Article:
Nomura Securities has predicted that the Fed will hike the fed funds rate by three-quarters of a point in June and July after their half-point rise in May. Read MoreFed Chair Jerome Powell: We wont hesitate to raise rates to tame inflation"We recognize Fedspeak has not outright endorsed a 75 basis point hike yet, but in this high inflation regime we believe the nature of Fed forward guidance has changed — it has become more data dependent and nimble," said Rob Subbaraman, Nomura head of global markets research, in a note.The Fed could hike rates to 5% by the time it ends the current bout of tightening, ​​Deutsche Bank's chief economist said. That would be the highest level since 2006.
        Fed-funds futures traders see a 9% likelihood that the Federal Reserve will raise its main policy rate target by three-quarters of a point in June, to between 1.5% and 1.75%, according to the CME FedWatch Tool. St. Louis Fed president James Bullard has stoked the flames for a potential three-quarter-point hike this year in public speeches and Federal Reserve Bank of Cleveland President Loretta Mester told Japan's The Nikkei that a 0.75 percentage point hike could not be ruled out later this year in an interview Monday. So why are markets fighting the Fed head's assurances that a larger hike won't come in June — and hurting themselves by predicting it will? "When a Fed official suggests a 50 basis points hike, markets immediately start trying to price in 75 basis point hikes," said Jamie Cox, Managing Partner for Harris Financial Group. "It's madness really."The Dow has fallen 3,930 points, or 11% in 2022. The S&P 500 has dropped nearly 14% and the Nasdaq Composite has lost more than 25%. "Powell tried to take the 75 basis point hike off of the table at the last press conference," said David Lebovitz, a global market strategist at J.P. Morgan Asset Management.But the following week, the Consumer Price Index, a key measure of inflation, shot up 8.3% for the year. The measure was lower than March's 8.5% increase, but higher than the 8.1% increase economists expected.The Fed has a new plan to avoid recession: Party like its 1994The issues the markets have with the Fed may have less to do with an eye toward self-flagellation and more to do with a growing mistrust of the institution. The old-time mantra of "don't fight the Fed" has morphed into "don't believe the Fed." "People start to lose faith in the idea that the Fed really does have its arms around inflation," said Lebovitz. "It's all about getting a grip on what the Fed is going to do and unfortunately, given the lack of clear guidance from them, and an inflation report that surprised to the upside, investors are a little bit uncomfortable."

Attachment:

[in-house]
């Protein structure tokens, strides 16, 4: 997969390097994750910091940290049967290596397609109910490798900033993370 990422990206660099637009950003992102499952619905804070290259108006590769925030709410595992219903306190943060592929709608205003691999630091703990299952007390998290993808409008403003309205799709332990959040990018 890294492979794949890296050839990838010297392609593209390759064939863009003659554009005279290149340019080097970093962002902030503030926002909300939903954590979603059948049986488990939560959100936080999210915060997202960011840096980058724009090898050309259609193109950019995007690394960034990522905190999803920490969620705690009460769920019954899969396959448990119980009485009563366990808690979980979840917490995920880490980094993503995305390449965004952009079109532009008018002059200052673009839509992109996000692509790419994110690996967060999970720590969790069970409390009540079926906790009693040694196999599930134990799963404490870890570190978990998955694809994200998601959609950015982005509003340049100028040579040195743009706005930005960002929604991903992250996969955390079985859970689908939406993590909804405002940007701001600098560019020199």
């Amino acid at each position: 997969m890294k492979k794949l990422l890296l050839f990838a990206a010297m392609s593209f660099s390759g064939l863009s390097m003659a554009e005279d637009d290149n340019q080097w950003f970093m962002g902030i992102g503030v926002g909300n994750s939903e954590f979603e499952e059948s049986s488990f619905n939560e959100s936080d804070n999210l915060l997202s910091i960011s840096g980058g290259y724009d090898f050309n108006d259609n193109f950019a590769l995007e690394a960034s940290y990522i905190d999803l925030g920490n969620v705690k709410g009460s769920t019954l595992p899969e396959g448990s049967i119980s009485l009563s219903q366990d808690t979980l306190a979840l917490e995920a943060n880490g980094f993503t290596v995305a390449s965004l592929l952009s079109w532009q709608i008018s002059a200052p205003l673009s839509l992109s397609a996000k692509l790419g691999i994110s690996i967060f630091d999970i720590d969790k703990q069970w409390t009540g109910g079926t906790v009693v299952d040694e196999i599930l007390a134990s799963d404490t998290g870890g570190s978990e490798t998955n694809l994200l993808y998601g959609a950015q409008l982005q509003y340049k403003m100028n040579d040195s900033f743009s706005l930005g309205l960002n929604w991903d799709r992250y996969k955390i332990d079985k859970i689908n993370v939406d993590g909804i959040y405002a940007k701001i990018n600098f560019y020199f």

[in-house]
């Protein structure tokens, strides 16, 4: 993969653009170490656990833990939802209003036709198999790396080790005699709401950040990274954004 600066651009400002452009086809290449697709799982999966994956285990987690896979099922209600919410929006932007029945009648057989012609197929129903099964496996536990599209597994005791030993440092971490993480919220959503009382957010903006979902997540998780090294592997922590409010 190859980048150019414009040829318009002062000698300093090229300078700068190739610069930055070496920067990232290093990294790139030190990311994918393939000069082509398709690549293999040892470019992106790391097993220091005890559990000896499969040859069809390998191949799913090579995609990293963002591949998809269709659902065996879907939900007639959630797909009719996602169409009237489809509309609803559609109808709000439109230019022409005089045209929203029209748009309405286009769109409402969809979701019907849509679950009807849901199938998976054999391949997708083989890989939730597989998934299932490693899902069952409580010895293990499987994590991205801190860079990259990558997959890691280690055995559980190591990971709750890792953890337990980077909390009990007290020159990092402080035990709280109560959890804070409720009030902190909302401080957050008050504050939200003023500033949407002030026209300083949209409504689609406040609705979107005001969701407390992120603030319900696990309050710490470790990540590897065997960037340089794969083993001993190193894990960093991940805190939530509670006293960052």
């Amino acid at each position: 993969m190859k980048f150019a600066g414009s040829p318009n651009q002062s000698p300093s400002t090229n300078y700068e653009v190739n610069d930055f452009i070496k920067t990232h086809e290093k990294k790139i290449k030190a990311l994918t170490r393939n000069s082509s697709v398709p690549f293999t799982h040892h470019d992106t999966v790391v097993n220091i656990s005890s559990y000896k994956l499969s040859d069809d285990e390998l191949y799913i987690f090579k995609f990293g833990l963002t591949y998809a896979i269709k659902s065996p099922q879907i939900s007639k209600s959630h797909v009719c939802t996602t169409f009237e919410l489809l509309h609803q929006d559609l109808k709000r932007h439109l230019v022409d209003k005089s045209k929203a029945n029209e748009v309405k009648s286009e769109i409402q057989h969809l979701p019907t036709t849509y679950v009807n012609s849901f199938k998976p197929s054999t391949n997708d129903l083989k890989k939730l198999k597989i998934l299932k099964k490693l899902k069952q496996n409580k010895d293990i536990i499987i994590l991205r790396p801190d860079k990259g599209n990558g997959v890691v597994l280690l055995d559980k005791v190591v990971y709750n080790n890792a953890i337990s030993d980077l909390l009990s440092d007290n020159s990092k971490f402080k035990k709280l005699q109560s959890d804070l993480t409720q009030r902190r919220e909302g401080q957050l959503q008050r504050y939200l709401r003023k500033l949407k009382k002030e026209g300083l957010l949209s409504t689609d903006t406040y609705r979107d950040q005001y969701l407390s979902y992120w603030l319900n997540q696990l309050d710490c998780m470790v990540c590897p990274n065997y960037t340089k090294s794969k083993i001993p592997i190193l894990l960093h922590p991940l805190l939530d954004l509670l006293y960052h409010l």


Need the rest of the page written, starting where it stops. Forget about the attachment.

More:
Even former Fed Chair Ben Bernanke seeded some doubt this week when he broke the unspoken edict amongst former Fed chairs to not speak ill of their successors. The Fed made a mistake in delaying their decision to raise rates, he said during an interview on CNBC's Squawk Box Monday. "And I think they agree it was a mistake."